Sexual violence is a scourge in our society. Our University should and will be leading the discussion on how this scourge can be eliminated. We are grateful to students who have highlighted the issue. However, any discussion regarding rape and rape culture must take place in light of the rights and values enshrined in our Constitution, and with due respect for the rule of law which includes the principles of natural justice.
The Law Faculty stands for the protection of the constitutional rights of all persons. What has been made clear through the discussions of last week is that more can be done to protect the rights of those who seek justice in cases of sexual violence. As a faculty, we commit ourselves to working towards the improvement of systems in place to deal with sexual violence. However, as the Constitution makes clear, the protection of the rights of those subjected to sexual violence does not nullify the rights of others. Anyone who stands accused of a criminal offence has the right to a fair trial and to be presumed innocent until proven otherwise.
We condemn in the strongest terms acts of sexual assault and rape, and we urge students to lay criminal charges against alleged perpetrators so that the full force of the law can be brought to bear in the matter. We are concerned that the rights of alleged perpetrators, many of whom are registered students at Rhodes University, have been infringed during the events of last week, resulting in possible irreparable harm to their reputations, their studies and their future careers. They have been publicly accused, without formal charges being levelled against them, and they have not been granted the opportunity to respond to the accusations.
In this context, the Law Faculty feels compelled (and indeed has the responsibility), to clarify the following:
- We fully recognise, defend and protect the right of our students to protest peacefully.
- We urge students not to take the law into their own hands, but rather to use whatever legal recourse is available to them to protect their legal rights, and to allow due process to take its course.
- We remind our students of the constitutional principle of equality before the law: the rights of those subjected to sexual violence must be strenuously protected, but so too must the rights of those they accuse of committing these acts. We say this in the context of those persons whose names appear on the so-called reference list: these persons should be afforded a fair hearing. We call upon students and others to remove unproven and potentially defamatory (and hence actionable) allegations against any individuals from social media platforms.
- We remind students that any alleged perpetrator remains innocent until proven guilty. In order to be found guilty, a complaint must be made by a named complainant against an alleged perpetrator. The complaint must be investigated, the evidence must be sufficient to make out a case to be answered, the alleged perpetrator must be charged before a competent court (or disciplinary body), and must be called to answer to the charge. The prosecution must present evidence before the court demonstrating the guilt of the accused. The accused may raise a defence and present evidence to the contrary. The court must make a finding, on the basis of all the evidence, as to the accused person’s guilt or innocence. The prosecution – and not the complainant – bears the burden to present evidence and prove the charge before the court beyond a reasonable doubt.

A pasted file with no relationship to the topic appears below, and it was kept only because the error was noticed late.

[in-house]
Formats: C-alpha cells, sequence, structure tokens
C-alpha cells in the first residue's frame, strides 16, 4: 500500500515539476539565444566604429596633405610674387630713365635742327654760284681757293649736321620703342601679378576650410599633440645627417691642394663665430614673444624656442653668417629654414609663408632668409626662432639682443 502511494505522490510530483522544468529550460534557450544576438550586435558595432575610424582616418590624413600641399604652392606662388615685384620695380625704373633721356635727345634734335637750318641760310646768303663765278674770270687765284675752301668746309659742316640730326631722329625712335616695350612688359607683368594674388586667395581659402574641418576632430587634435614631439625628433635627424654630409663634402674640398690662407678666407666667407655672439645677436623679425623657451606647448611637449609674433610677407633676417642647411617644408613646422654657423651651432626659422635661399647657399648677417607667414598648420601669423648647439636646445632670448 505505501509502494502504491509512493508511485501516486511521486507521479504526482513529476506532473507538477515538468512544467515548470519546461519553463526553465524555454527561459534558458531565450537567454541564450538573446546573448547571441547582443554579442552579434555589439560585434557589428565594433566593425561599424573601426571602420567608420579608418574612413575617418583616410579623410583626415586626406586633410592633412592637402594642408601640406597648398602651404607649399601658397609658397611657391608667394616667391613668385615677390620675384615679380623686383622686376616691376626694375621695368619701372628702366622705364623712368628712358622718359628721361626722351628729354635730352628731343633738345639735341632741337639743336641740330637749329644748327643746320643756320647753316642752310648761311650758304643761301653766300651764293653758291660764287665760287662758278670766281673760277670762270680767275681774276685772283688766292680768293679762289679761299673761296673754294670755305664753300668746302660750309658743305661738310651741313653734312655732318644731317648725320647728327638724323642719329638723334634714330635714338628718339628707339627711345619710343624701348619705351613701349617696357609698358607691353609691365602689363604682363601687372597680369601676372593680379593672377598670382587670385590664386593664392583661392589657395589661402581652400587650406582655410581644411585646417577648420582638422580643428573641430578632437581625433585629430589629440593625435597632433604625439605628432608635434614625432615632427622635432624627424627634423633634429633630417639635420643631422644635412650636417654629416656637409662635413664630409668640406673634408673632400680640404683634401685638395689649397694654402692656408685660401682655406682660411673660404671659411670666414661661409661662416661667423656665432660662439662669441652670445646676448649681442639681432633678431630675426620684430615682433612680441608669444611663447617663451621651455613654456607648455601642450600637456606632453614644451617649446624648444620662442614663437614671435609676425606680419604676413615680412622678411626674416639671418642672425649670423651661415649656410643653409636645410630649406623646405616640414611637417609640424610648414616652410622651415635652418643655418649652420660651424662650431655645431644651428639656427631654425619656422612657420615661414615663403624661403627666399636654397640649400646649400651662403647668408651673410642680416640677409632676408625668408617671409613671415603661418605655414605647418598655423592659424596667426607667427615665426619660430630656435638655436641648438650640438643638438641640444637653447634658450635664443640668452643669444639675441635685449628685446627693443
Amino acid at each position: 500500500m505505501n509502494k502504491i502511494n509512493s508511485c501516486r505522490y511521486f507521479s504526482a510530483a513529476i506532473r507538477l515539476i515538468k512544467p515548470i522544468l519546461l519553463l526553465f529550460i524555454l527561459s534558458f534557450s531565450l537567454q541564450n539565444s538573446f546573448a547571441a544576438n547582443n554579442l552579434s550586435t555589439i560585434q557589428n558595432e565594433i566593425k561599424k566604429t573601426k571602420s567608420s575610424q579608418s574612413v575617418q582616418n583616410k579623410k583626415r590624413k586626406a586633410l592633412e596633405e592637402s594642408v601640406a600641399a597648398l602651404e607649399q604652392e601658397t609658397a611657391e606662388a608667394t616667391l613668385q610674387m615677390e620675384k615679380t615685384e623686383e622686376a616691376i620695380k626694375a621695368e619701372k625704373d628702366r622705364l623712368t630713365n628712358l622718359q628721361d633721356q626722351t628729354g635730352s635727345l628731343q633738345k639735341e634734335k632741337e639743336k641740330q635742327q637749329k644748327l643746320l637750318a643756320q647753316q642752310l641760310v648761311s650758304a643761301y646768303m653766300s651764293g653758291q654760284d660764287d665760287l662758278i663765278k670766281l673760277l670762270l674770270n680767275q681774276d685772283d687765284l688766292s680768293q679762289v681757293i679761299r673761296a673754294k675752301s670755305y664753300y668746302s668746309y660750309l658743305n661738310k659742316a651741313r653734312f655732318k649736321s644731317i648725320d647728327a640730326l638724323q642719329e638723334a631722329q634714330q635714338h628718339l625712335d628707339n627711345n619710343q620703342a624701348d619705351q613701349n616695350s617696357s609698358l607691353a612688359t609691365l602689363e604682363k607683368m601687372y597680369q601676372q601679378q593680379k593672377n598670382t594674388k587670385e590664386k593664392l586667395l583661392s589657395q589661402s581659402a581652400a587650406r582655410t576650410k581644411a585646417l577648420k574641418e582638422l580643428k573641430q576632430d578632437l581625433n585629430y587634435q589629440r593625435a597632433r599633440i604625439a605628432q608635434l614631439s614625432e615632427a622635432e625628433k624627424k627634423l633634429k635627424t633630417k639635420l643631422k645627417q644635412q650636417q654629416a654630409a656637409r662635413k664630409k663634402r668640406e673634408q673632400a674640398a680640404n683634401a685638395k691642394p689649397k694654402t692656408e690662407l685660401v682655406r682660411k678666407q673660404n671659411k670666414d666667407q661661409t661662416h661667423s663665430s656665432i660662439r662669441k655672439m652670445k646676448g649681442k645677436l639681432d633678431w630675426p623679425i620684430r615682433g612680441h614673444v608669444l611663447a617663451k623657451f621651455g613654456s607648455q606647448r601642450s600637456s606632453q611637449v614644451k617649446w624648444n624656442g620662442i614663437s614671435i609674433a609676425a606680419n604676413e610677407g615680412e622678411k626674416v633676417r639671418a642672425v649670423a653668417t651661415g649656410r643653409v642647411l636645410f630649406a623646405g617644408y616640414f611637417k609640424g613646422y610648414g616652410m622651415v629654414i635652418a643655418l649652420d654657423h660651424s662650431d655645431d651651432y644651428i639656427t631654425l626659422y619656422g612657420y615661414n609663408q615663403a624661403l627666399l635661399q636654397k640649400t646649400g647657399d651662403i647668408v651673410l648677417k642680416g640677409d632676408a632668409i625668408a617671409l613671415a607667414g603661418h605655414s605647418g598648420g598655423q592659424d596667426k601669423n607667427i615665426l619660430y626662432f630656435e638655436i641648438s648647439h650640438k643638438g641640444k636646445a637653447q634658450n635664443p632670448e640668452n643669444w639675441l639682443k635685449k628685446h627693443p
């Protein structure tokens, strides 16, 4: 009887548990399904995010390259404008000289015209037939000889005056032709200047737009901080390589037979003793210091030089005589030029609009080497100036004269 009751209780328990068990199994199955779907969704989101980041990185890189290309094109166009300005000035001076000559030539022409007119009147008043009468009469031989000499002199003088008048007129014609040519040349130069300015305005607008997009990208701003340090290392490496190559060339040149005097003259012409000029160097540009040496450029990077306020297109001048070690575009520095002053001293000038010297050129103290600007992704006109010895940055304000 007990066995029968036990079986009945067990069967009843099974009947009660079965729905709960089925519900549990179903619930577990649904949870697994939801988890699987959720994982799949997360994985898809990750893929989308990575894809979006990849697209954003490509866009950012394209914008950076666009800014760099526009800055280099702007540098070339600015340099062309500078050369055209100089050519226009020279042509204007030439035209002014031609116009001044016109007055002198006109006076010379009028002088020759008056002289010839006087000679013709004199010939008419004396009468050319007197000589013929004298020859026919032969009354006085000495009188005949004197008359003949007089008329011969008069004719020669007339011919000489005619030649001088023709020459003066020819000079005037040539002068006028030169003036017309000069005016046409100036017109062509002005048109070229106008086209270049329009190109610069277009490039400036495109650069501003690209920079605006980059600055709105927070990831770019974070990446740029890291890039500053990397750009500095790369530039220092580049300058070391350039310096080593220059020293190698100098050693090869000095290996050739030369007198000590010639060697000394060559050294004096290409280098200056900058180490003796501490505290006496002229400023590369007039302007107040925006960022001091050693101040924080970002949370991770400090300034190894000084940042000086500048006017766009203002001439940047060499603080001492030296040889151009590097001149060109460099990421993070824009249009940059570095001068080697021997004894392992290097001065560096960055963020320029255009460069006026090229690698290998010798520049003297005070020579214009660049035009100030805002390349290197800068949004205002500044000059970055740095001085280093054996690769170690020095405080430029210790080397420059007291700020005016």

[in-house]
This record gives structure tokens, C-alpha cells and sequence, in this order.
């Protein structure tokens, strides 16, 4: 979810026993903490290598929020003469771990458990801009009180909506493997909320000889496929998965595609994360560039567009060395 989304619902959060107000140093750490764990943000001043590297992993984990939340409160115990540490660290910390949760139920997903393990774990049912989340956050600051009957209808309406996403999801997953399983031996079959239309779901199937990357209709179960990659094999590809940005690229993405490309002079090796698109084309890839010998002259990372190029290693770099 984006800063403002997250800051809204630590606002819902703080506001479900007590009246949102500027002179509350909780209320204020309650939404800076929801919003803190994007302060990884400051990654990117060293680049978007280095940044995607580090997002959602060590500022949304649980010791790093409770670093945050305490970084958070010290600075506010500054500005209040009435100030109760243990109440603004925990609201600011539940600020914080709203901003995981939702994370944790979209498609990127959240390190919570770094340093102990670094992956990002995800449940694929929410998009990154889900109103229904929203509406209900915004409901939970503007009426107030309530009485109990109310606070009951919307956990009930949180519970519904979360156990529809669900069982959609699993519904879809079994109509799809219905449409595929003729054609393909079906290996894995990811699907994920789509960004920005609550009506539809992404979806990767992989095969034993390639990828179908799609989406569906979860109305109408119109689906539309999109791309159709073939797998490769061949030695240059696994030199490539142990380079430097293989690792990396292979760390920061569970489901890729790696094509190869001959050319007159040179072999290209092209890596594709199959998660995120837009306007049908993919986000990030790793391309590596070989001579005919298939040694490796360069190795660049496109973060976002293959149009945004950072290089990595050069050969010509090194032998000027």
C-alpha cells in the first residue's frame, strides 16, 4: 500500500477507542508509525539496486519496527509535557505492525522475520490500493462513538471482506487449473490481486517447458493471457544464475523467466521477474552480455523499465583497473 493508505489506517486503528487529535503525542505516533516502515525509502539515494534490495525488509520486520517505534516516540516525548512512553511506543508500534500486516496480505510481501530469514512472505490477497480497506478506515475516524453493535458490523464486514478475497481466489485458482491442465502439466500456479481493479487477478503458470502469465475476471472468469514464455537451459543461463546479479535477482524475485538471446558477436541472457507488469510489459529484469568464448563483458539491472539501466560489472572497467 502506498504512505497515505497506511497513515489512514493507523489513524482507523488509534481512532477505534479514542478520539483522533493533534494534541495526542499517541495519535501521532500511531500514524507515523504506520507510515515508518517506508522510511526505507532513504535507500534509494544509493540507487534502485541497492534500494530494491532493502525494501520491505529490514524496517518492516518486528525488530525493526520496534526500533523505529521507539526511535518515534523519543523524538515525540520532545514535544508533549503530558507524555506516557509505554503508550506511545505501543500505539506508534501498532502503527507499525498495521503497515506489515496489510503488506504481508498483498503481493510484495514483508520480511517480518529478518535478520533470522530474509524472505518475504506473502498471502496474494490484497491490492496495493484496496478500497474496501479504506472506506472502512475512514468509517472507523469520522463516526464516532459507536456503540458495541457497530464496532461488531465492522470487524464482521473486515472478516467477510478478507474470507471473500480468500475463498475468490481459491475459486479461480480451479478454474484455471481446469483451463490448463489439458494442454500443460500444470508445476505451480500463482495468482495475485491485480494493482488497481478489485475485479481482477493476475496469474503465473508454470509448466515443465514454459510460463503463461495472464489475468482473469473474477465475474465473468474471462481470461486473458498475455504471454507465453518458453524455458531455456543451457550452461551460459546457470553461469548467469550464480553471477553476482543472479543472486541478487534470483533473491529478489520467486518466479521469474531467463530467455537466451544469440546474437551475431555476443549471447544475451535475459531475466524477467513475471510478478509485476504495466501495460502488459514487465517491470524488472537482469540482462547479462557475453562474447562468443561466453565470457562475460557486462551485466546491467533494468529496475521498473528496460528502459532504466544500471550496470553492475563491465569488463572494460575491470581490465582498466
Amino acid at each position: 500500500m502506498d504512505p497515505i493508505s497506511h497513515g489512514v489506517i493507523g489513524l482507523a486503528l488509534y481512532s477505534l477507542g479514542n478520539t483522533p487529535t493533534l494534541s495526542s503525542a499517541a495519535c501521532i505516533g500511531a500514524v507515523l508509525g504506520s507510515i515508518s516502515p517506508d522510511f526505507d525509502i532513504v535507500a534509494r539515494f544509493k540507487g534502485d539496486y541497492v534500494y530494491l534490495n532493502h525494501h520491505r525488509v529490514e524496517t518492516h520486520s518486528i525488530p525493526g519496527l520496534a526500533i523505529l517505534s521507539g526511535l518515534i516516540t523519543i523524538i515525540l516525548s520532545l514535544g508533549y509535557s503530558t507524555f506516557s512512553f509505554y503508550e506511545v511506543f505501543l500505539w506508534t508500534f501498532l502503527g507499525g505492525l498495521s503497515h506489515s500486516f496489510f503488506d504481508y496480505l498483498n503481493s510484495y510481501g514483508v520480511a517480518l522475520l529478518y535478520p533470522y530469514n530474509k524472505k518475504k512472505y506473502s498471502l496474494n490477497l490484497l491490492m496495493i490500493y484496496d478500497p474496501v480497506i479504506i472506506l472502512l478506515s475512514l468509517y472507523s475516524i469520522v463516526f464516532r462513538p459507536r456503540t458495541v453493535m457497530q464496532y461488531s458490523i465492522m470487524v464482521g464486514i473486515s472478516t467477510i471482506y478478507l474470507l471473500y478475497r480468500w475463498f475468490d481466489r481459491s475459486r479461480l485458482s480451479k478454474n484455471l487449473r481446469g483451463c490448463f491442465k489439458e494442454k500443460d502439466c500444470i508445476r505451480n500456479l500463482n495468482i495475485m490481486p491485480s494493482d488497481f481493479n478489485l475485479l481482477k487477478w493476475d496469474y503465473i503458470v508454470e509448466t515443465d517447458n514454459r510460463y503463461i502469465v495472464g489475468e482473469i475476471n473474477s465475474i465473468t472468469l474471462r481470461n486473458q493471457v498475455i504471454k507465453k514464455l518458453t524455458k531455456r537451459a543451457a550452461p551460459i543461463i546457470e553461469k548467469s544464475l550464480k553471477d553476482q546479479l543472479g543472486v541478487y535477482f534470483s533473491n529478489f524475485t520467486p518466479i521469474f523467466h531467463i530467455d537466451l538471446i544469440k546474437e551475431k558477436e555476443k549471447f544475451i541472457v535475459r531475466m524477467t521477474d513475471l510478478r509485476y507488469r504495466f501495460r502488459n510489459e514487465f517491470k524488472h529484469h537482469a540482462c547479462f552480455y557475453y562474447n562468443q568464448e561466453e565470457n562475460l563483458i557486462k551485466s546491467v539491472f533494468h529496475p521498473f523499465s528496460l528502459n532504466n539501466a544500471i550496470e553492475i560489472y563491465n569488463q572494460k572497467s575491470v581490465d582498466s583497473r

- We remind students that the Student Disciplinary Code provides for the possible suspension of a student charged with an offence pending the outcome of a disciplinary process. A suspension hearing can only be called after a formal complaint has been made.
- We wholly support the progressive initiatives that the University has undertaken, such as the establishment of a multi-disciplinary task team consisting of staff and students to investigate how sexual violence can be eradicated from our institution and our society. We encourage the University to deal with these issues as a community, with due regard to the constitutional rights of all individuals. Such rights include respect for each person, their agency, and their right to freedom of expression. It is possible to disagree and to remain respectful of one another.
- We remind students that the interdict obtained by the University serves to clarify acceptable and lawful behaviour during a peaceful protest. The interdict does not ‘criminalise’ protest, but reflects already existing legal boundaries for the protest. The interdict demands respect for the rights of others who choose to participate in the academic programme, for whatever personal reasons. It allows for choice. We urge all students to respect the rights of others to choose. It is possible to support the important cause highlighted by the protest, while continuing the academic programme.
Law reform is an ongoing process and as law academics we endeavour to engage with the different challenges that our society faces within the bounds of that which is constitutionally acceptable. We urge everyone in the University community to do the same.
We invite any member of the University community to engage with us on the legal issues highlighted by the events of the past week in the appropriate forum. We further invite you to put forward suggestions that we may explore in order to propose constitutionally compatible law reform to assist complainants in matters of sexual violence while respecting the rule of law and due process. In addition, the Rhodes Law Clinic is available to assist with legal advice in regard to any of the above issues.
25 April 2016
Source: Faculty of Law
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